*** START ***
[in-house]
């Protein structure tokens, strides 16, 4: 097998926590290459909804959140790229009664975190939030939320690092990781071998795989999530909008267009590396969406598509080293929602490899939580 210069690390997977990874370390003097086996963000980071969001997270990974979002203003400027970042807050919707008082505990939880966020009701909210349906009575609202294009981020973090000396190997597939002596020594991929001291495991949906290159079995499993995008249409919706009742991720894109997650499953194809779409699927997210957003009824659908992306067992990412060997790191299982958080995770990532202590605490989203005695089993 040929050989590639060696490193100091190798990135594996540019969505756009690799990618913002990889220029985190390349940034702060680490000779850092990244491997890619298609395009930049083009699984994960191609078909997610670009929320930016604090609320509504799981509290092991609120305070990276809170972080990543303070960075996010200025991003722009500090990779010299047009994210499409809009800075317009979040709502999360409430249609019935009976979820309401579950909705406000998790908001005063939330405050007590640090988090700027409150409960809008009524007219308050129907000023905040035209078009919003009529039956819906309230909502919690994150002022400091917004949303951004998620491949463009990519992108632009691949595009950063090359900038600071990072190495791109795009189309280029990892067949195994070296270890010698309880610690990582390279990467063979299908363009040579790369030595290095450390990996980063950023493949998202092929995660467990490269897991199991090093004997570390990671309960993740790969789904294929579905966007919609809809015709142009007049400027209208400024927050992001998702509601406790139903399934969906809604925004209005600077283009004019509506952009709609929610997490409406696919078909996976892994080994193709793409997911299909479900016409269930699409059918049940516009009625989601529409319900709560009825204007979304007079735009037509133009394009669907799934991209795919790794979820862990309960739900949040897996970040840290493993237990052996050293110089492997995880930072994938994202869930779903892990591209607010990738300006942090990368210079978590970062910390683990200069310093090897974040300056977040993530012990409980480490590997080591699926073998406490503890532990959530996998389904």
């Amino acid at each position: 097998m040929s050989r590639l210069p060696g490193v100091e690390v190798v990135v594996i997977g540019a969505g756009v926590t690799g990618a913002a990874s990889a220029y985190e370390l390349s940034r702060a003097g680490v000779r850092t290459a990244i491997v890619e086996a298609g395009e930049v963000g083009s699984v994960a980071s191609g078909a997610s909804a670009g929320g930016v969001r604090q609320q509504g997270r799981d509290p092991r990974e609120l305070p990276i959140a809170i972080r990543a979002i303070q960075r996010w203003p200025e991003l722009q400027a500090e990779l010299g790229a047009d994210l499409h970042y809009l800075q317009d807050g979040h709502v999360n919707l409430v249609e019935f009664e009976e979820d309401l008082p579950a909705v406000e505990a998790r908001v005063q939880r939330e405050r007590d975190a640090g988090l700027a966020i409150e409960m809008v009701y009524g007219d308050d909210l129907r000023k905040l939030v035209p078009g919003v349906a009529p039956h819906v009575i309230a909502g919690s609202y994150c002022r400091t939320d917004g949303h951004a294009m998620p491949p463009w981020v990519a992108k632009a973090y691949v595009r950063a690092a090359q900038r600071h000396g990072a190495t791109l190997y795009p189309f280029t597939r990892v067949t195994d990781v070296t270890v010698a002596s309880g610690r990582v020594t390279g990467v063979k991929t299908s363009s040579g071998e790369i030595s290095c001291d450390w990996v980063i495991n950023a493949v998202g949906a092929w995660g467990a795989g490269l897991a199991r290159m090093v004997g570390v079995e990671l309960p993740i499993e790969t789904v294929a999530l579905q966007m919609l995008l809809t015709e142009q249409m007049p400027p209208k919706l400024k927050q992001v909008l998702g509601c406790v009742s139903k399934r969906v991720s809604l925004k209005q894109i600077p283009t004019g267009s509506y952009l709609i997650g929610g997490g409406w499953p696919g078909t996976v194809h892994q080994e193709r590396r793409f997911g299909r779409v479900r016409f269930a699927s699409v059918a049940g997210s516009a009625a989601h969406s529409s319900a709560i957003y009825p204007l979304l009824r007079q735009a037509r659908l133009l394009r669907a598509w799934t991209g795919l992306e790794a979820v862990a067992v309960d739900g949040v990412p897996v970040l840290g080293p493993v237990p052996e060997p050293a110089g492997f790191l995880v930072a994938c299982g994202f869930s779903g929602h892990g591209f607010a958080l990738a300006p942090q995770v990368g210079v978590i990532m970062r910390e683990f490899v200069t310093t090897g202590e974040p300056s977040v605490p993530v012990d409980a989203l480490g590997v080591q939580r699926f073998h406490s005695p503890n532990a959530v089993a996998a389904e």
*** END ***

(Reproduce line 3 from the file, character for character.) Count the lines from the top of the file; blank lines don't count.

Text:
């Amino acid at each position: 097998m040929s050989r590639l210069p060696g490193v100091e690390v190798v990135v594996i997977g540019a969505g756009v926590t690799g990618a913002a990874s990889a220029y985190e370390l390349s940034r702060a003097g680490v000779r850092t290459a990244i491997v890619e086996a298609g395009e930049v963000g083009s699984v994960a980071s191609g078909a997610s909804a670009g929320g930016v969001r604090q609320q509504g997270r799981d509290p092991r990974e609120l305070p990276i959140a809170i972080r990543a979002i303070q960075r996010w203003p200025e991003l722009q400027a500090e990779l010299g790229a047009d994210l499409h970042y809009l800075q317009d807050g979040h709502v999360n919707l409430v249609e019935f009664e009976e979820d309401l008082p579950a909705v406000e505990a998790r908001v005063q939880r939330e405050r007590d975190a640090g988090l700027a966020i409150e409960m809008v009701y009524g007219d308050d909210l129907r000023k905040l939030v035209p078009g919003v349906a009529p039956h819906v009575i309230a909502g919690s609202y994150c002022r400091t939320d917004g949303h951004a294009m998620p491949p463009w981020v990519a992108k632009a973090y691949v595009r950063a690092a090359q900038r600071h000396g990072a190495t791109l190997y795009p189309f280029t597939r990892v067949t195994d990781v070296t270890v010698a002596s309880g610690r990582v020594t390279g990467v063979k991929t299908s363009s040579g071998e790369i030595s290095c001291d450390w990996v980063i495991n950023a493949v998202g949906a092929w995660g467990a795989g490269l897991a199991r290159m090093v004997g570390v079995e990671l309960p993740i499993e790969t789904v294929a999530l579905q966007m919609l995008l809809t015709e142009q249409m007049p400027p209208k919706l400024k927050q992001v909008l998702g509601c406790v009742s139903k399934r969906v991720s809604l925004k209005q894109i600077p283009t004019g267009s509506y952009l709609i997650g929610g997490g409406w499953p696919g078909t996976v194809h892994q080994e193709r590396r793409f997911g299909r779409v479900r016409f269930a699927s699409v059918a049940g997210s516009a009625a989601h969406s529409s319900a709560i957003y009825p204007l979304l009824r007079q735009a037509r659908l133009l394009r669907a598509w799934t991209g795919l992306e790794a979820v862990a067992v309960d739900g949040v990412p897996v970040l840290g080293p493993v237990p052996e060997p050293a110089g492997f790191l995880v930072a994938c299982g994202f869930s779903g929602h892990g591209f607010a958080l990738a300006p942090q995770v990368g210079v978590i990532m970062r910390e683990f490899v200069t310093t090897g202590e974040p300056s977040v605490p993530v012990d409980a989203l480490g590997v080591q939580r699926f073998h406490s005695p503890n532990a959530v089993a996998a389904e």